The key influence on Harris in those early years was the Australian impressionist painter Hayward Veal. “Veal was the one who got me on the right road for doing all these huge paintings I did on television,” Harris recalled. “I was just using a simplified version of his impressionist painting.”

Harris became renowned for the speed with which he painted on live telly. On his first adult Saturday night TV series, The Rolf Harris Show, accompanied by the Young Generation dance troupe, he would draw huge landscapes on 4 x 3 metre canvases, having practised creating the paintings against a stopwatch earlier so he could produce them live. He became so famous for his painting that in one poll he was ranked the best known artist in Britain: 38% of respondents knew his work, while only 23% knew Constable.

In 2005 he was commissioned to paint an official portrait of the Queen. “The Queen deserves better, surely,” argued the Guardian critic Jonathan Jones of the resulting picture, “than to be vacuously flattered by a painting with all the emotional and intellectual insight of – well, of Rolf on Art.”

Rolf Harris performing with his wobbleboard at the Glastonbury festival, 2010.
Rolf Harris performing with his wobbleboard at the Glastonbury festival, 2010. Photograph: Luke Macgregor/Reuters

In 1993, his version of Stairway to Heaven found him fame with a younger generation of fans. In 2010, aged 80, he made his fifth appearance at the Glastonbury festival, performing on the Pyramid stage before a crowd of 30,000.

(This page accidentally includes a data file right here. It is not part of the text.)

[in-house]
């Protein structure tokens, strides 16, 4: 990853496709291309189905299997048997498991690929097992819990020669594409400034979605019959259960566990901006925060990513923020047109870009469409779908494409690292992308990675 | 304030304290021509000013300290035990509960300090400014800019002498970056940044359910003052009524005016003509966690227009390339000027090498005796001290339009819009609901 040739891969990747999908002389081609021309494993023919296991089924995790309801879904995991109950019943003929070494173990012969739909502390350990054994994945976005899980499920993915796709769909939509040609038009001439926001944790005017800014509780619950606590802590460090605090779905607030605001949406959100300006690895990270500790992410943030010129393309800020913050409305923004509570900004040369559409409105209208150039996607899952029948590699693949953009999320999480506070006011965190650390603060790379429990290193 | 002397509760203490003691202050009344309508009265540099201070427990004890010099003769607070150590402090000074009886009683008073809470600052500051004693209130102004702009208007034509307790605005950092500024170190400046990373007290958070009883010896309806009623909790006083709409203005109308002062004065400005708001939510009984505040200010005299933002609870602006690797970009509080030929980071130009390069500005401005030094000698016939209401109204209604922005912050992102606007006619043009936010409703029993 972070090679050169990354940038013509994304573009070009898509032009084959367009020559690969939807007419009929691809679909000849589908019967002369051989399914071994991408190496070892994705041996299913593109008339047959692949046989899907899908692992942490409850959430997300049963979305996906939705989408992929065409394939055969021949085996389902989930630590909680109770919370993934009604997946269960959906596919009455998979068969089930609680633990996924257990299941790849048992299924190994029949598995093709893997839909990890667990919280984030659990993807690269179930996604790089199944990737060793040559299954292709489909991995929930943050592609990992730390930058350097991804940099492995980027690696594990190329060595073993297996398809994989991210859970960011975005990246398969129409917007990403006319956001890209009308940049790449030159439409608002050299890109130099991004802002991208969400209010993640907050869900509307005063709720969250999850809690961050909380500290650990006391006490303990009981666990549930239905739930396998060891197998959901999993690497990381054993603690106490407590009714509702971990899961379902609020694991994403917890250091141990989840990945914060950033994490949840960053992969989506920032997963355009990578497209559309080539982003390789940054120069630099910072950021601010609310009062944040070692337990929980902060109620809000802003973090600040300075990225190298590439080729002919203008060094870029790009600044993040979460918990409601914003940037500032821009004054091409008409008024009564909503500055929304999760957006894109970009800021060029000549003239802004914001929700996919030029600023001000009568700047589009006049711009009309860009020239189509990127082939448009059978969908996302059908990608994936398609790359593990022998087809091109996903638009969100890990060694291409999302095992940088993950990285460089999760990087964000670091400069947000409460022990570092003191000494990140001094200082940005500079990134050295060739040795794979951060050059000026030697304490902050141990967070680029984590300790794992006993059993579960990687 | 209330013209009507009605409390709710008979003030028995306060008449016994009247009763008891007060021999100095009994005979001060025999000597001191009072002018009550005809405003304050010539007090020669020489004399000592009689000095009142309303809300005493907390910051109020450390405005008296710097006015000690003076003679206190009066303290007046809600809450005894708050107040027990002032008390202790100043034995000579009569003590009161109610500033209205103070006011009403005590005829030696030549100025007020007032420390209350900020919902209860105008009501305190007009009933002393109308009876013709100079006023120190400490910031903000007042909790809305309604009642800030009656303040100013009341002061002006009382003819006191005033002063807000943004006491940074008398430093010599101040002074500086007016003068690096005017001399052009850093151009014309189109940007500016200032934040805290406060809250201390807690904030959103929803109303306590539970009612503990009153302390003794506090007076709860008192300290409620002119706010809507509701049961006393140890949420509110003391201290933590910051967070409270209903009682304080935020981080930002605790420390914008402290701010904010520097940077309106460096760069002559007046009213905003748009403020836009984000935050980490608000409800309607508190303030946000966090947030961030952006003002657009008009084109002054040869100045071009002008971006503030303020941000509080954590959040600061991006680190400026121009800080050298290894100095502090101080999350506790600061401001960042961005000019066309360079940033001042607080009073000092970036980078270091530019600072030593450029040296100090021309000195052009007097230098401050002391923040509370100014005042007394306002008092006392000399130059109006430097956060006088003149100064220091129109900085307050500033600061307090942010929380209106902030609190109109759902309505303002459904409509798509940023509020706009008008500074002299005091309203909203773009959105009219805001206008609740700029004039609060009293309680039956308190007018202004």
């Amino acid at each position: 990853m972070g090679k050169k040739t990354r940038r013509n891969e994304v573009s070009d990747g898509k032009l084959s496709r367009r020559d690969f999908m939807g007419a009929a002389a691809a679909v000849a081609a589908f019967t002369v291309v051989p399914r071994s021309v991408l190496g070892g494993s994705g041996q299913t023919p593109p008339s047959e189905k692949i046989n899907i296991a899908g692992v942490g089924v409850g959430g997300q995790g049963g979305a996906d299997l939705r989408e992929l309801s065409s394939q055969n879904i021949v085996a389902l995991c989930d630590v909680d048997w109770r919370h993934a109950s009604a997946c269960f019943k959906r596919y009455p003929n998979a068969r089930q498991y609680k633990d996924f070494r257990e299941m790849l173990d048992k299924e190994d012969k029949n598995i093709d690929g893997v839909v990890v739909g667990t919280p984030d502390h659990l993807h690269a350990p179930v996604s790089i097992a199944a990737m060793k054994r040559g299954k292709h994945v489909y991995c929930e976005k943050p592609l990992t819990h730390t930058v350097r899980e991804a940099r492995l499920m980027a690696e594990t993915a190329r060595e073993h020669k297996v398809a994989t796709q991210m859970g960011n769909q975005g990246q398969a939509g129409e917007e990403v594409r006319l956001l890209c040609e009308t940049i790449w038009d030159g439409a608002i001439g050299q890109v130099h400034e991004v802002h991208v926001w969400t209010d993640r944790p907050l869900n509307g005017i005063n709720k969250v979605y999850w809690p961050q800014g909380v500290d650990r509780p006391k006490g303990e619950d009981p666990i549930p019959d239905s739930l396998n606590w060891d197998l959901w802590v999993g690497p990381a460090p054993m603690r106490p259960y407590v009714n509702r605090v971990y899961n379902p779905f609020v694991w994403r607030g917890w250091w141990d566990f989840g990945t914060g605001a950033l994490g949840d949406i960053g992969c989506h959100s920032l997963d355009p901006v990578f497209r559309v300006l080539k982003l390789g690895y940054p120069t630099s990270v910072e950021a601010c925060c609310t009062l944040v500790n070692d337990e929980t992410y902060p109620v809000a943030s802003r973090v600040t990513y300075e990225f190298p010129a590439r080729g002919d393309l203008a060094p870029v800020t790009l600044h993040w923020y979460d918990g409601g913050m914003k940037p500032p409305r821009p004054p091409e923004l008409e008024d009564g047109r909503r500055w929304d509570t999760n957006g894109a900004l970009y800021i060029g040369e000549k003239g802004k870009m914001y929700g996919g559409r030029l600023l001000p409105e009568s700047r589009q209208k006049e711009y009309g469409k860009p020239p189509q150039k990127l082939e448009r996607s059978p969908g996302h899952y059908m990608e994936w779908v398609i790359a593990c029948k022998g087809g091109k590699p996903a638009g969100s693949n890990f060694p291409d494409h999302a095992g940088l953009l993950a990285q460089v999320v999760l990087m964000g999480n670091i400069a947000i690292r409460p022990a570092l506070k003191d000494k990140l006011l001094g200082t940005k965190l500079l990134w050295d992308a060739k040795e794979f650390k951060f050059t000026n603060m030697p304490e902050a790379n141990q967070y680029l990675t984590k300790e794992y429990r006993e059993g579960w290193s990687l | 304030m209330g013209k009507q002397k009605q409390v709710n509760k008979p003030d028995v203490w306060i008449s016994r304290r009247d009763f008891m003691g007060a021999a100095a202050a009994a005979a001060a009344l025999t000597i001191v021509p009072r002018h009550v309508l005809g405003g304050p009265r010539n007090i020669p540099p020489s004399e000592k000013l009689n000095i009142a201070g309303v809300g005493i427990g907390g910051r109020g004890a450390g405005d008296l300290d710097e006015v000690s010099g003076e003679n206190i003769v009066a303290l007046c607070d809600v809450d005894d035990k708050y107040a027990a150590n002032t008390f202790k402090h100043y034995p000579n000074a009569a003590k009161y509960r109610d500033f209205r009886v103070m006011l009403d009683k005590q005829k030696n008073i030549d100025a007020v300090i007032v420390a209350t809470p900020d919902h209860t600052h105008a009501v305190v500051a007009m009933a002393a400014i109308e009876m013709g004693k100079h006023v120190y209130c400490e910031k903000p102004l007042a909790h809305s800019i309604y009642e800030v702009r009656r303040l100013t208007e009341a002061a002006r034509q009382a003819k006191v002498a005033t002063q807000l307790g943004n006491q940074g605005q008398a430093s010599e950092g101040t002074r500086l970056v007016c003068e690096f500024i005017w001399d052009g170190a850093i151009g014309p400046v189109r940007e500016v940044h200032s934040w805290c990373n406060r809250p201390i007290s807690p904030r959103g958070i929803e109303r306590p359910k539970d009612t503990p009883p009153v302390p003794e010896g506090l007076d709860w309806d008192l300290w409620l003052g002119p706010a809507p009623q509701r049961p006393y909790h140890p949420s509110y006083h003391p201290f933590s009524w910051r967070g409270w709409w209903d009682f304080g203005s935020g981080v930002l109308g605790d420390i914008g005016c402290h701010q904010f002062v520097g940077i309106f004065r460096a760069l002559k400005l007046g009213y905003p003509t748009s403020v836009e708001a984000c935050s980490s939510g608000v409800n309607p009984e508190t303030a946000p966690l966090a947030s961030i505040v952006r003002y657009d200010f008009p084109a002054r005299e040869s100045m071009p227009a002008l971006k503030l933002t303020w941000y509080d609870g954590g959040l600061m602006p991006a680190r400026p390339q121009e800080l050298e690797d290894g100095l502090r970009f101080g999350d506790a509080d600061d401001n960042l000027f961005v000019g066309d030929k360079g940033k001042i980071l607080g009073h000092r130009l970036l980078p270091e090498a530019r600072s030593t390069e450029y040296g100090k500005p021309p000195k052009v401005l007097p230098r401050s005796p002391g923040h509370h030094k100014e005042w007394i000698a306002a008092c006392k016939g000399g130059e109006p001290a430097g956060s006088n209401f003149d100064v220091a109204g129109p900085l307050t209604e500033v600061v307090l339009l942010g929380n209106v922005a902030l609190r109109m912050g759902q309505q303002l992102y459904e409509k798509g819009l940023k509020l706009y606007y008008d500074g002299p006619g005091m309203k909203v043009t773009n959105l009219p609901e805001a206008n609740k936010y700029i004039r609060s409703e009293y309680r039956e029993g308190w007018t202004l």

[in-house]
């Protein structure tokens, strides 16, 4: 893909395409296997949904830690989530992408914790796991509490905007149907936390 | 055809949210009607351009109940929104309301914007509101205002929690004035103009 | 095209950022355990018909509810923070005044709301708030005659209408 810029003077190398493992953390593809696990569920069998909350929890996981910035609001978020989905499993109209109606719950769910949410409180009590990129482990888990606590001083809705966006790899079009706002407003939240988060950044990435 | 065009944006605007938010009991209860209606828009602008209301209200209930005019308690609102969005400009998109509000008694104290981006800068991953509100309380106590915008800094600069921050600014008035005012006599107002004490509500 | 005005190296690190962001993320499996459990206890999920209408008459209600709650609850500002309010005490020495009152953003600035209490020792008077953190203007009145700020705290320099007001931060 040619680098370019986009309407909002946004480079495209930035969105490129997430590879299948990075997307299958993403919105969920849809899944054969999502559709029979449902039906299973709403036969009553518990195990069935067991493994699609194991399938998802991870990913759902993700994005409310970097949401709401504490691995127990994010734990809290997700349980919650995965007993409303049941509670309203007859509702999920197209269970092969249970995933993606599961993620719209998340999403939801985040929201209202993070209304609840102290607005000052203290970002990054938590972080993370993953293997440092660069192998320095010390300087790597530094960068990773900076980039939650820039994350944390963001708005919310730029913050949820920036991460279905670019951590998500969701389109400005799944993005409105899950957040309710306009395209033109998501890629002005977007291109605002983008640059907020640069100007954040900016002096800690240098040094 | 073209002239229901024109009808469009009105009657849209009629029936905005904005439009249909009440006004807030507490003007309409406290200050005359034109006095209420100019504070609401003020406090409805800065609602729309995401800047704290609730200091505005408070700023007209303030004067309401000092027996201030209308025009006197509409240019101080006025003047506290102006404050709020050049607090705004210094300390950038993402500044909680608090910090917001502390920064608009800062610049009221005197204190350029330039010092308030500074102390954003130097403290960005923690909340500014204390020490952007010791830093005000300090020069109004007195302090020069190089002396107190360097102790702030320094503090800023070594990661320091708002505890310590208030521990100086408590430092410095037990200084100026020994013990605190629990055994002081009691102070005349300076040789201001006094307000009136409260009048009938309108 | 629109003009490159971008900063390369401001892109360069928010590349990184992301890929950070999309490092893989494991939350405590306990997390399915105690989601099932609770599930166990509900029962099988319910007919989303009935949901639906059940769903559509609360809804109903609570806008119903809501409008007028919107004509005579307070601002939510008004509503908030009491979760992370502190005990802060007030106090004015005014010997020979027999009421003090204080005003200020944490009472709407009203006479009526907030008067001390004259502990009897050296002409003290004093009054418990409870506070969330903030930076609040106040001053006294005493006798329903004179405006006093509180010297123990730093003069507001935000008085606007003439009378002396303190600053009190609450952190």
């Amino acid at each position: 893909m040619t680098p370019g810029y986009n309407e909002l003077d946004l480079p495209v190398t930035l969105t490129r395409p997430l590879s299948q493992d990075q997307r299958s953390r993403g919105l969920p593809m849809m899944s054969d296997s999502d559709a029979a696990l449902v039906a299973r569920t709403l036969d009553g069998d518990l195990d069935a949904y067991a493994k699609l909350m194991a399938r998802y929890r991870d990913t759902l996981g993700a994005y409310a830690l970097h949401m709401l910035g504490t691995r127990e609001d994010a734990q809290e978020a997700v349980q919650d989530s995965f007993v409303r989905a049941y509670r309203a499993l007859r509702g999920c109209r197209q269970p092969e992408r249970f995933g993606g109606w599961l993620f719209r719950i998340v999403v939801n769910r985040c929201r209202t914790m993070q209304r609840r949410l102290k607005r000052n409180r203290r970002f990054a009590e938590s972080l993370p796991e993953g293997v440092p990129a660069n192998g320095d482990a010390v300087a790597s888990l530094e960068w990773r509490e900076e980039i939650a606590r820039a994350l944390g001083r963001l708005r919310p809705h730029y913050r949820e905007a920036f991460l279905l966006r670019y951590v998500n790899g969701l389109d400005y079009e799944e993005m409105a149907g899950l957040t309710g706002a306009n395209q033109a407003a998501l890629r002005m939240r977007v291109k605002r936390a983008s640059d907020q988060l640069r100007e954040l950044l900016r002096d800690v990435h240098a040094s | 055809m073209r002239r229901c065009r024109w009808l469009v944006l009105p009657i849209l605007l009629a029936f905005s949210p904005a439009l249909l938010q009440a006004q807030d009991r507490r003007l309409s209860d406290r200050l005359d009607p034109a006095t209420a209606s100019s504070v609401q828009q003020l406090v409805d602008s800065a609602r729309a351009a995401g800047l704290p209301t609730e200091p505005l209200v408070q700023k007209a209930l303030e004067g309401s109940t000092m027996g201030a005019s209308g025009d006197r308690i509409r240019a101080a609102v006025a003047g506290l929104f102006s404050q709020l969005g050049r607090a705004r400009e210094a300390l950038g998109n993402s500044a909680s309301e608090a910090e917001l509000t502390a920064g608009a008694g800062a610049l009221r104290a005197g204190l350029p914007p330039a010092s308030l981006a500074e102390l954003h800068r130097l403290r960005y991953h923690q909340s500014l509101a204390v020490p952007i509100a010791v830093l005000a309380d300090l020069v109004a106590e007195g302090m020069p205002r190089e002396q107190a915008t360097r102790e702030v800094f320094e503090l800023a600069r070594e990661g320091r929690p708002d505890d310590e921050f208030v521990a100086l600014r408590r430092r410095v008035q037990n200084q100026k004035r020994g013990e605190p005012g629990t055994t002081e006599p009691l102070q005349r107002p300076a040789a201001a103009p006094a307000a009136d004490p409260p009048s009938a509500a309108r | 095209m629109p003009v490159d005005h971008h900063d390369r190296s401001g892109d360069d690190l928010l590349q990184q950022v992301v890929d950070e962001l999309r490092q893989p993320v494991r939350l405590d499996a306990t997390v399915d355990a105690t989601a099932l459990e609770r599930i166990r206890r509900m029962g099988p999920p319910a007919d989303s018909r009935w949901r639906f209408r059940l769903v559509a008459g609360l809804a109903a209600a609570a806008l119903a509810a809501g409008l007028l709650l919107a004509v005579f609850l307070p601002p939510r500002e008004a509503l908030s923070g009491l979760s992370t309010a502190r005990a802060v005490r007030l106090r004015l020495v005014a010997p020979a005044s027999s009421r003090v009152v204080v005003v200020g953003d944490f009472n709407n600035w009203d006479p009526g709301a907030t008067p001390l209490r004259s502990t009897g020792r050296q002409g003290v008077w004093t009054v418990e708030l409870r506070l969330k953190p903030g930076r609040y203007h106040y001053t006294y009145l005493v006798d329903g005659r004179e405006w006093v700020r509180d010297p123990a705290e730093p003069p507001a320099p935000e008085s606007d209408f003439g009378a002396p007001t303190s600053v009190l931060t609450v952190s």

Three years later, in March 2013, Harris was arrested over allegations of sexual offences. He was jailed in 2014 for five years and nine months for 12 counts of indecent assault that took place between 1968 and 1986, on four female victims, including a 13-year-old schoolfriend of his daughter. His predatory behaviour was like his paintings, argued the prosecution counsel. “Each stroke can be a little bit vague or unclear but taken together you can identify what is happening,” she said. It demonstrated the “Mr Hyde concealed behind Rolf Harris’s Dr Jekyll, who was his public profile.”

In February 2016, the Crown Prosecution Service announced that Harris would face seven further indecent assault charges relating to incidents that allegedly took place between 1971 and 2004, involving complainants aged between 12 and 42. He pleaded not guilty: in February 2017 he was cleared of three of the charges, and the jury failed to reach a verdict on the other four.

He was released from prison on licence in May of that year, and at the end of the month faced a retrial on three of the four of the unresolved charges from February plus one new charge. Again the jury could not reach verdicts, and there was no further retrial. One of the 2014 convictions was quashed in November 2017 as being unsafe, but Harris was refused permission to appeal against the other 11.

Last week a two-part ITV documentary, Rolf Harris: Hiding in Plain Sight, examined how he exploited his celebrity status, and how his behaviour went unchallenged for so long.

He had been stripped of his CBE and AO honours in 2015.

In Australia two pavement plaques honouring the disgraced entertainer, one in Bassendean, the other in Perth, were dug up. His artworks were removed from Perth Modern, his former school, and from the walls of the council chambers, and his status as a freeman of the city of Perth was revoked. He became one of only two people to lose the title of Australian Living Treasure, which had been conferred on him in 1997.

He is survived by his wife and daughter.

 Rolf Harris, entertainer and artist, born 30 March 1930; died 10 May 2023